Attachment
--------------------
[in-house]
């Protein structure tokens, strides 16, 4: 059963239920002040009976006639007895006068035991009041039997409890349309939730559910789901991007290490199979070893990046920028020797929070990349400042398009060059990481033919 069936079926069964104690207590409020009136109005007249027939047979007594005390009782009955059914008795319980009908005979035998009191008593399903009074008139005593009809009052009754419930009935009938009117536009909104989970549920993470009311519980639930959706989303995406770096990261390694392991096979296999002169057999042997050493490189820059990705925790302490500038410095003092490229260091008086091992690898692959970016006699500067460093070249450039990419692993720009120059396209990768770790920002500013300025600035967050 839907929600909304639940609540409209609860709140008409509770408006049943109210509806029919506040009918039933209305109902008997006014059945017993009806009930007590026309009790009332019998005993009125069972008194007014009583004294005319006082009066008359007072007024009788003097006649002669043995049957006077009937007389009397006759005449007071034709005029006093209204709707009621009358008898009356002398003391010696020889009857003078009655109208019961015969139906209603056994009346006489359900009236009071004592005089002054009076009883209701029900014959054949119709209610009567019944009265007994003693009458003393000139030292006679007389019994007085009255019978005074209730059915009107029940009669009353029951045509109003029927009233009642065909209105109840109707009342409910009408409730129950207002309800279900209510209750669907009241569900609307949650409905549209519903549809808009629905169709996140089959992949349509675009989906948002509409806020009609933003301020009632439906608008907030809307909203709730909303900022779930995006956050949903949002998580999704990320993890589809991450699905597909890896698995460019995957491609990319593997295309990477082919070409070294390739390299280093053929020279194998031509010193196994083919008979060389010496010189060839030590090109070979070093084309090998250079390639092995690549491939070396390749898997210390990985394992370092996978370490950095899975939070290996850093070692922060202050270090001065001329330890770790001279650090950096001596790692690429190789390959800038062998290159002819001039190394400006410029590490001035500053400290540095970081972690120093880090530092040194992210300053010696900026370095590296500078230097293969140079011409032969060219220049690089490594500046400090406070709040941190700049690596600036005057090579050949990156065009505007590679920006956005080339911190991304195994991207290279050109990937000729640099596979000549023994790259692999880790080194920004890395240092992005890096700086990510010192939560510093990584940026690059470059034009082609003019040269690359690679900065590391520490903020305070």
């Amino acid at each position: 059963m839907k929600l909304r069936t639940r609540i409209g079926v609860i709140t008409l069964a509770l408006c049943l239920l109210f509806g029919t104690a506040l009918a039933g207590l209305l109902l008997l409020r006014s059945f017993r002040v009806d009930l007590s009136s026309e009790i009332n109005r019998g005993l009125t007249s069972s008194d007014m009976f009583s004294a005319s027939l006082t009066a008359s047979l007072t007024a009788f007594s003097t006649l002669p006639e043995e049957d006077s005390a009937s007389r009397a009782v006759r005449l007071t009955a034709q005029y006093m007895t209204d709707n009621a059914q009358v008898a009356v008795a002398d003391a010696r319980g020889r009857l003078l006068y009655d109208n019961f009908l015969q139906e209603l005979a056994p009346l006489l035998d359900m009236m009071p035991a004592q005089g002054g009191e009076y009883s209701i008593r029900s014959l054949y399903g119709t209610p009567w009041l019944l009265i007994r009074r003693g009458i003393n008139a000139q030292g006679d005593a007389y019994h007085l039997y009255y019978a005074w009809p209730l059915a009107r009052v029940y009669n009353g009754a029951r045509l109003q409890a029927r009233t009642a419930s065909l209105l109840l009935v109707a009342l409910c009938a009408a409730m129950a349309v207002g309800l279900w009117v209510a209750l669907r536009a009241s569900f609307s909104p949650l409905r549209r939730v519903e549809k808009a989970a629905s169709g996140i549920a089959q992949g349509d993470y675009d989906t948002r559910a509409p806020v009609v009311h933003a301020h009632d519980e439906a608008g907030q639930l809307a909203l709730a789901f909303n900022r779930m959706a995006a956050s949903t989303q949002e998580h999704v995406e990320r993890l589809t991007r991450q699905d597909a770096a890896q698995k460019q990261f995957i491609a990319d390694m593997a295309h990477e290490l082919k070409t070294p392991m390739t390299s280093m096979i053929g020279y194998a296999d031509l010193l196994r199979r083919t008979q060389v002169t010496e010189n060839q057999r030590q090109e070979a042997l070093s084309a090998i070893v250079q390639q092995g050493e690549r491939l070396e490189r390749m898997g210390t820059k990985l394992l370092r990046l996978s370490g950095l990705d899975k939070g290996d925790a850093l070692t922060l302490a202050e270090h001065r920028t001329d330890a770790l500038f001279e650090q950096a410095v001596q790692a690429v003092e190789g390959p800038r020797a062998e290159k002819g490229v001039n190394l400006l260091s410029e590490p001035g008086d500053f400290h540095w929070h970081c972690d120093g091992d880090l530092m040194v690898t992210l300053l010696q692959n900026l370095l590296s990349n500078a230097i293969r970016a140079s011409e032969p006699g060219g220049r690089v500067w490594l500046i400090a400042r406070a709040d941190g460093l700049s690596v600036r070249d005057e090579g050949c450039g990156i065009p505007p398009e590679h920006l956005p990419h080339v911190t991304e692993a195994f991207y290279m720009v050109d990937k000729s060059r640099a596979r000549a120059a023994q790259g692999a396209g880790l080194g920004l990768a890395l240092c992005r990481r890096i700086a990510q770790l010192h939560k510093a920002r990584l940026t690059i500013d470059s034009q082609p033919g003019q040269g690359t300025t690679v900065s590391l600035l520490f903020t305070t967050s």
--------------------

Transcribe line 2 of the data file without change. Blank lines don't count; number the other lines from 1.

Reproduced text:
């Protein structure tokens, strides 16, 4: 059963239920002040009976006639007895006068035991009041039997409890349309939730559910789901991007290490199979070893990046920028020797929070990349400042398009060059990481033919 069936079926069964104690207590409020009136109005007249027939047979007594005390009782009955059914008795319980009908005979035998009191008593399903009074008139005593009809009052009754419930009935009938009117536009909104989970549920993470009311519980639930959706989303995406770096990261390694392991096979296999002169057999042997050493490189820059990705925790302490500038410095003092490229260091008086091992690898692959970016006699500067460093070249450039990419692993720009120059396209990768770790920002500013300025600035967050 839907929600909304639940609540409209609860709140008409509770408006049943109210509806029919506040009918039933209305109902008997006014059945017993009806009930007590026309009790009332019998005993009125069972008194007014009583004294005319006082009066008359007072007024009788003097006649002669043995049957006077009937007389009397006759005449007071034709005029006093209204709707009621009358008898009356002398003391010696020889009857003078009655109208019961015969139906209603056994009346006489359900009236009071004592005089002054009076009883209701029900014959054949119709209610009567019944009265007994003693009458003393000139030292006679007389019994007085009255019978005074209730059915009107029940009669009353029951045509109003029927009233009642065909209105109840109707009342409910009408409730129950207002309800279900209510209750669907009241569900609307949650409905549209519903549809808009629905169709996140089959992949349509675009989906948002509409806020009609933003301020009632439906608008907030809307909203709730909303900022779930995006956050949903949002998580999704990320993890589809991450699905597909890896698995460019995957491609990319593997295309990477082919070409070294390739390299280093053929020279194998031509010193196994083919008979060389010496010189060839030590090109070979070093084309090998250079390639092995690549491939070396390749898997210390990985394992370092996978370490950095899975939070290996850093070692922060202050270090001065001329330890770790001279650090950096001596790692690429190789390959800038062998290159002819001039190394400006410029590490001035500053400290540095970081972690120093880090530092040194992210300053010696900026370095590296500078230097293969140079011409032969060219220049690089490594500046400090406070709040941190700049690596600036005057090579050949990156065009505007590679920006956005080339911190991304195994991207290279050109990937000729640099596979000549023994790259692999880790080194920004890395240092992005890096700086990510010192939560510093990584940026690059470059034009082609003019040269690359690679900065590391520490903020305070």